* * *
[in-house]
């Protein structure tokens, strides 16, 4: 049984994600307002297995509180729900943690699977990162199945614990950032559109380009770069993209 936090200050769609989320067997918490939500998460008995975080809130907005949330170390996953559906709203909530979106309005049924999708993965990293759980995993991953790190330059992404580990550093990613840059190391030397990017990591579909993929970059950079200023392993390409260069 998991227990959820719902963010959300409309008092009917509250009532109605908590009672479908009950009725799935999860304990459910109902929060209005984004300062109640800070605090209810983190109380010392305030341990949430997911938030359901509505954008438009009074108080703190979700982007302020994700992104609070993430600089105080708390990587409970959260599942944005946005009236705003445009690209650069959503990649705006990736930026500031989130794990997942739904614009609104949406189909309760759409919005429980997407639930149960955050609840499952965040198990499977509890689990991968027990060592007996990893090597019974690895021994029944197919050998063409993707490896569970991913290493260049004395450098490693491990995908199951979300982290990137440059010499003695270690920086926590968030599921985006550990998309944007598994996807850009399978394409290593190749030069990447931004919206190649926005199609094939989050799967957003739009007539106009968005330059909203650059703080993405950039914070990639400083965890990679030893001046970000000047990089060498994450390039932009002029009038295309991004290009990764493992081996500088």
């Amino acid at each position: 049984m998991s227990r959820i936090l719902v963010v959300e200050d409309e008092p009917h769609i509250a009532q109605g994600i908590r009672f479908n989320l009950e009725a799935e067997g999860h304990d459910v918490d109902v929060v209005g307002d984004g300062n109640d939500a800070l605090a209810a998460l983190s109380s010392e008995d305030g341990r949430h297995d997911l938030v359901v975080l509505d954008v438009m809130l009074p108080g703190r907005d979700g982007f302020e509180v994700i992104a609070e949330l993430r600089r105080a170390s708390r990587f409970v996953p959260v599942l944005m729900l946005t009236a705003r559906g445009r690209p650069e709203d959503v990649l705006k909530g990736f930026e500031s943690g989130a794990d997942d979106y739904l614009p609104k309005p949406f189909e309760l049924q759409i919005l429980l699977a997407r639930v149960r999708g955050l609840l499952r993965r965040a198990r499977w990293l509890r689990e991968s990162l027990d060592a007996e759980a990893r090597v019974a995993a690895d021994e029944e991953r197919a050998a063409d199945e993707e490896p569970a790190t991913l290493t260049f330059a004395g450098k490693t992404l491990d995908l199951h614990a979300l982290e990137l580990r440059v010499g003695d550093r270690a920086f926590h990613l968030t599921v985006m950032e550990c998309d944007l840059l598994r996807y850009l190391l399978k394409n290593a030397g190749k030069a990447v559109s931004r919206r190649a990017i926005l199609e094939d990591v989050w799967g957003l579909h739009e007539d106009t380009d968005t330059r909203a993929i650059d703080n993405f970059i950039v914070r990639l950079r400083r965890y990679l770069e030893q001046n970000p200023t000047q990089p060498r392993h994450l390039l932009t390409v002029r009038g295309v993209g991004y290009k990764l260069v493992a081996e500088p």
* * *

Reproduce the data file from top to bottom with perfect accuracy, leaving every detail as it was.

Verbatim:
[in-house]
């Protein structure tokens, strides 16, 4: 049984994600307002297995509180729900943690699977990162199945614990950032559109380009770069993209 936090200050769609989320067997918490939500998460008995975080809130907005949330170390996953559906709203909530979106309005049924999708993965990293759980995993991953790190330059992404580990550093990613840059190391030397990017990591579909993929970059950079200023392993390409260069 998991227990959820719902963010959300409309008092009917509250009532109605908590009672479908009950009725799935999860304990459910109902929060209005984004300062109640800070605090209810983190109380010392305030341990949430997911938030359901509505954008438009009074108080703190979700982007302020994700992104609070993430600089105080708390990587409970959260599942944005946005009236705003445009690209650069959503990649705006990736930026500031989130794990997942739904614009609104949406189909309760759409919005429980997407639930149960955050609840499952965040198990499977509890689990991968027990060592007996990893090597019974690895021994029944197919050998063409993707490896569970991913290493260049004395450098490693491990995908199951979300982290990137440059010499003695270690920086926590968030599921985006550990998309944007598994996807850009399978394409290593190749030069990447931004919206190649926005199609094939989050799967957003739009007539106009968005330059909203650059703080993405950039914070990639400083965890990679030893001046970000000047990089060498994450390039932009002029009038295309991004290009990764493992081996500088």
């Amino acid at each position: 049984m998991s227990r959820i936090l719902v963010v959300e200050d409309e008092p009917h769609i509250a009532q109605g994600i908590r009672f479908n989320l009950e009725a799935e067997g999860h304990d459910v918490d109902v929060v209005g307002d984004g300062n109640d939500a800070l605090a209810a998460l983190s109380s010392e008995d305030g341990r949430h297995d997911l938030v359901v975080l509505d954008v438009m809130l009074p108080g703190r907005d979700g982007f302020e509180v994700i992104a609070e949330l993430r600089r105080a170390s708390r990587f409970v996953p959260v599942l944005m729900l946005t009236a705003r559906g445009r690209p650069e709203d959503v990649l705006k909530g990736f930026e500031s943690g989130a794990d997942d979106y739904l614009p609104k309005p949406f189909e309760l049924q759409i919005l429980l699977a997407r639930v149960r999708g955050l609840l499952r993965r965040a198990r499977w990293l509890r689990e991968s990162l027990d060592a007996e759980a990893r090597v019974a995993a690895d021994e029944e991953r197919a050998a063409d199945e993707e490896p569970a790190t991913l290493t260049f330059a004395g450098k490693t992404l491990d995908l199951h614990a979300l982290e990137l580990r440059v010499g003695d550093r270690a920086f926590h990613l968030t599921v985006m950032e550990c998309d944007l840059l598994r996807y850009l190391l399978k394409n290593a030397g190749k030069a990447v559109s931004r919206r190649a990017i926005l199609e094939d990591v989050w799967g957003l579909h739009e007539d106009t380009d968005t330059r909203a993929i650059d703080n993405f970059i950039v914070r990639l950079r400083r965890y990679l770069e030893q001046n970000p200023t000047q990089p060498r392993h994450l390039l932009t390409v002029r009038g295309v993209g991004y290009k990764l260069v493992a081996e500088p």